PAPERBOY: Special ‘Gimme Shelter’ Edition

paperboyartthumbnail.jpgBY DAVE ALLEN Like time, news waits for no man. Keeping up with the funny papers has always been an all-day job, even in the pre-Internets era. These days, however, it’s a two-man job. That’s right, these days you need someone to do your reading for you, or risk falling hopelessly behind and, as a result, increasing your chances of dying lonely and somewhat bitter. That’s why every week, PAPERBOY does your alt-weekly reading for you. We pore over those time-consuming cover stories and give you the takeaway, suss out the cover art, warn you off the ink-wasters and steer you towards the gooey center. Why? Because we love you!


CP: You might be tempted to give up on this year’s Grammy telecast. The nominations leave out more and more quality artists and recordings every year, and the live performances are often truncated, lip-synced or just downright bad. This year, though, you’ve got a local rooting interest. No, not Diplo (though I think he’s got the edge for Record of the Year). It’s Jazmine Sullivan, and Drew Lazor shows us her roots and her gospel-forged sound.

Joyce Johnson, who for close to 20 years has headed the St. Andrew’s youth department, including its youth cp_2009_02_05.jpgchoir, The Golden Specials, remembers the first time she heard Jazmine sing. She was at the Sullivan residence, working on music with Jazmine’s mother. “Pam wanted to teach me this song, so we could take it back to the choir,” says Johnson. “Jazmine was about 18 months old, in the playpen. Her mom gave me the soprano note, and she was singing the alto note.

Out of nowhere, the still-in-diapers Sullivan opened her mouth and tossed out the tenor part in pitch-perfect harmony.

“I got upset and left,” laughs Johnson. “I said, ‘I’m not going to stand here and let your 18-month-old baby out-sing me!”

Even if contemporary R&B isn’t your thing, it’s pretty amazing what Sullivan’s already seen and done: signed by Jive before she graduated high school, writing songs for American Idol winners. Like most profiles of any Philly-bred fast riser (see John Legend cover, July 3, ’08), it’s overly slick, with way too many space-filling lyric quotes. Still, it’ll make you wanna stand up and cheer for the girl, especially if she can knock off the Jonas Brothers and a coupla British lasses for Best New Artist. That, plus the Roots bumrushing the stage if Kanye or that “apple bottom jeans” song win anything, would restore my faith in the Grammys.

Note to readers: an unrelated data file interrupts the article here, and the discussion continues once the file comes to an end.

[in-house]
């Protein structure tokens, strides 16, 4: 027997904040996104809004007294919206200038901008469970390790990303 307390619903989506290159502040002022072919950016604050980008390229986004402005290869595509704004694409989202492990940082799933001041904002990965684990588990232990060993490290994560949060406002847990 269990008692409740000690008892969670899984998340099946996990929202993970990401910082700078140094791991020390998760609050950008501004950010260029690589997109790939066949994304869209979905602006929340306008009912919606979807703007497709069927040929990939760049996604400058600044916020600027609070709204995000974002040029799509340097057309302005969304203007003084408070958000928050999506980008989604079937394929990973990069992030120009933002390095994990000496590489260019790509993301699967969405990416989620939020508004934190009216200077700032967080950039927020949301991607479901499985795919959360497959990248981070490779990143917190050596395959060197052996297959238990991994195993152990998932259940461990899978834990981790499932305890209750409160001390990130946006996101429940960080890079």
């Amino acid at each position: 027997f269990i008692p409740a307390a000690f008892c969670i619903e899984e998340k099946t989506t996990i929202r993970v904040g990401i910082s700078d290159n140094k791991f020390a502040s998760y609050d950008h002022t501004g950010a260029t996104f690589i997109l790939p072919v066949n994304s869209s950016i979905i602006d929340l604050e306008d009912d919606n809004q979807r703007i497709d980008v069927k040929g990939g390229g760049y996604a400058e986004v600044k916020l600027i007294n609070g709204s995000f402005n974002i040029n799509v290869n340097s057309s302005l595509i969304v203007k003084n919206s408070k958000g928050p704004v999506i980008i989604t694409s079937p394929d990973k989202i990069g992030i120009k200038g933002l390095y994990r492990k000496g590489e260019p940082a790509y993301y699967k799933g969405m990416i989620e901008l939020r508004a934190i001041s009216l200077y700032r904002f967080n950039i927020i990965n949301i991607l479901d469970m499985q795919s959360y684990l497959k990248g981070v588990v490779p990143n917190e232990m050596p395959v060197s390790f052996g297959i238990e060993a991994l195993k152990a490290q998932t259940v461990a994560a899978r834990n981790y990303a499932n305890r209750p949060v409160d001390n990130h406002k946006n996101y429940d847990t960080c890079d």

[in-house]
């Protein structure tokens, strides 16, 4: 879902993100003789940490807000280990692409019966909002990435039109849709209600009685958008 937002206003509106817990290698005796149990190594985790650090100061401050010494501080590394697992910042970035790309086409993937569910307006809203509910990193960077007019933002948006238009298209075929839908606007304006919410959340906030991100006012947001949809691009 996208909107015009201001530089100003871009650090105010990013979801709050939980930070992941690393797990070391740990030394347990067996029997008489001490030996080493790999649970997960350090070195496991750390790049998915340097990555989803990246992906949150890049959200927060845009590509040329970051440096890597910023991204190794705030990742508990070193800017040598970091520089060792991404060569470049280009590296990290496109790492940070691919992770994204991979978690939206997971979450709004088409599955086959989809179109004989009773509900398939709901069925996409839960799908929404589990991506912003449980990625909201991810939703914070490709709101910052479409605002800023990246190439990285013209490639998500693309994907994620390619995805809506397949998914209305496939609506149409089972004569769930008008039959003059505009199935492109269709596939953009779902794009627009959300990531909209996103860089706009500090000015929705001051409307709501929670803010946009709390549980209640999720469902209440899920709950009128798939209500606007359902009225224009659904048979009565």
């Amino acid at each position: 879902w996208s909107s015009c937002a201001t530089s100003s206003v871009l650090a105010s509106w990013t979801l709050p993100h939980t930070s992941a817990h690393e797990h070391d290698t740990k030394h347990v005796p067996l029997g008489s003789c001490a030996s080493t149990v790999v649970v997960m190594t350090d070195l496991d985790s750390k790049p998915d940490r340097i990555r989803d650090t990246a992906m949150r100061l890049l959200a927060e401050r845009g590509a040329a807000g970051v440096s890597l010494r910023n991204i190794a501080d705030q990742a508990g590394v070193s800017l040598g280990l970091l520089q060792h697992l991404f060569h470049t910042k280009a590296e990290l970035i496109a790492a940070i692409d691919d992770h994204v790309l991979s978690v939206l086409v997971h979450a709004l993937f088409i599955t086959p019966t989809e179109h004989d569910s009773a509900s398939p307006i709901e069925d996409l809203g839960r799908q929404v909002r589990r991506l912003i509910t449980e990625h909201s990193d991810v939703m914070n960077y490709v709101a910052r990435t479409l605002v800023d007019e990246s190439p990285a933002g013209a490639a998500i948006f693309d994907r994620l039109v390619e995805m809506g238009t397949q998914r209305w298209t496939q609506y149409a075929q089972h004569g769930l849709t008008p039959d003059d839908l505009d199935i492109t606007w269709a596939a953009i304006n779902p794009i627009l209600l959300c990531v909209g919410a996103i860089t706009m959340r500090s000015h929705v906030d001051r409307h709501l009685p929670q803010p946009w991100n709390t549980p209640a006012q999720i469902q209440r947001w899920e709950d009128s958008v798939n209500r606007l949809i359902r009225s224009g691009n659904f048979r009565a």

PW: Holy in-depth reporting, Batman! After a few weeks of scant (but still well-done) cover stories, Tara Murtha plunges into the Women Against Abuse shelter and the difficulties its employees and residents are facing. Big points for exploring an issue that’s been overlooked, as Murtha notes, in the face of “public outcry over libraries closing and a shortened Mummer’s parade.” It’s a public-minded but also very personal approach, starting with former resident-turned-counselor Stephanie Price.

pwpunch.jpgFor the past four years she’s been working full-time at the shelter. The road from terrified victim of domestic violence to working as a professional on the front lines has been winding and paved with pain. Talking with Price, you’d never guess what she had to put up with; she waves her good-natured tough-girl attitude around like a wand.

Maybe it’s a defense mechanism, but the positive vibe helps at work, where the 40-year-old spends her days helping women and their children cope with the emotional, practical and financial hurdles that come with escaping domestic violence. It’s not easy work, and though it took seven years to get around to it, Price says she always had it in the back of her mind to work here and give back to the community that saved her life…

Even if she keeps her job, for Price, the cuts are personal: She knows firsthand how hard it is to get back on your feet after surviving domestic violence, and now she sees it’s only getting harder for the thousands of battered women and their children trapped by poverty.

Anecdotes with the stats to back them up: “Domestic violence results in $3 to $5 billion lost annually in absenteeism, decreased productivity and health and safety costs,” for starters. Nice gesture to tack on Price’s email address to the online edition, but adding the hotline — the one that Price said saved her life — would be a good move too. This is the real deal.


CP: Islands in the stream: That is what we want. SEPTA’s Quiet Car: I’ll take Maxwell Smart’s Cone of Silence any day. My real introduction to Big 5 basketball was seeing LaSalle stick it to my alma mater. “How cold the collective heart has grown”: Madness in the Motor City.

PW: Hey, that guy led my tour at Philadelphia Brewing last weekend! Glad he didn’t make us run. “…the place is a dump“: All kinds of PR problems for the libraries. A primer on music-blog hateration: wrong week for even a fake low-blow on Buddy Holly, though. Nice try, D-Mac, but bring back Beer Lass. Six recommendations > four.

WINNER: Two bold, strong women anchor both covers this week, but I gotta give the nod to PW. After so much sound and fury over the city’s budget, stories like the one Tara Murtha dug up have been largely under the radar. Not anymore, though. Bravo.

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